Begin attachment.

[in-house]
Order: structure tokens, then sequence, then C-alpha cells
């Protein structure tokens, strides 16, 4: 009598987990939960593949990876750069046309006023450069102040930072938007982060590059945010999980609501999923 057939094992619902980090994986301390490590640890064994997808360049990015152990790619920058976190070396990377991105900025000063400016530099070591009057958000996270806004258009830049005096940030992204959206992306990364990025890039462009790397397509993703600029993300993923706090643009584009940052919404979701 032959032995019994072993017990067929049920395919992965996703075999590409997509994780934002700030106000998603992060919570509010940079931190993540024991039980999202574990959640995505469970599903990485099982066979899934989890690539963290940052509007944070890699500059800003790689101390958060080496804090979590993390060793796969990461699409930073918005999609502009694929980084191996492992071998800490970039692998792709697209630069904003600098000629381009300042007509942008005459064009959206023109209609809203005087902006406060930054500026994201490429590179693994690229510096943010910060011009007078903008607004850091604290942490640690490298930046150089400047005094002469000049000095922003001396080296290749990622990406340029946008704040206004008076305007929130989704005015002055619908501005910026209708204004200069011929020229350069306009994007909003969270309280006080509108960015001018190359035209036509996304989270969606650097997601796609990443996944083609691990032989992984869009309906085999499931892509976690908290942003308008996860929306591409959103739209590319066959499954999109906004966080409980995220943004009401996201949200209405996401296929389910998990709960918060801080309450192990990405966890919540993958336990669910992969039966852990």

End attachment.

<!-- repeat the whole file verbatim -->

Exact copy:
[in-house]
Order: structure tokens, then sequence, then C-alpha cells
């Protein structure tokens, strides 16, 4: 009598987990939960593949990876750069046309006023450069102040930072938007982060590059945010999980609501999923 057939094992619902980090994986301390490590640890064994997808360049990015152990790619920058976190070396990377991105900025000063400016530099070591009057958000996270806004258009830049005096940030992204959206992306990364990025890039462009790397397509993703600029993300993923706090643009584009940052919404979701 032959032995019994072993017990067929049920395919992965996703075999590409997509994780934002700030106000998603992060919570509010940079931190993540024991039980999202574990959640995505469970599903990485099982066979899934989890690539963290940052509007944070890699500059800003790689101390958060080496804090979590993390060793796969990461699409930073918005999609502009694929980084191996492992071998800490970039692998792709697209630069904003600098000629381009300042007509942008005459064009959206023109209609809203005087902006406060930054500026994201490429590179693994690229510096943010910060011009007078903008607004850091604290942490640690490298930046150089400047005094002469000049000095922003001396080296290749990622990406340029946008704040206004008076305007929130989704005015002055619908501005910026209708204004200069011929020229350069306009994007909003969270309280006080509108960015001018190359035209036509996304989270969606650097997601796609990443996944083609691990032989992984869009309906085999499931892509976690908290942003308008996860929306591409959103739209590319066959499954999109906004966080409980995220943004009401996201949200209405996401296929389910998990709960918060801080309450192990990405966890919540993958336990669910992969039966852990």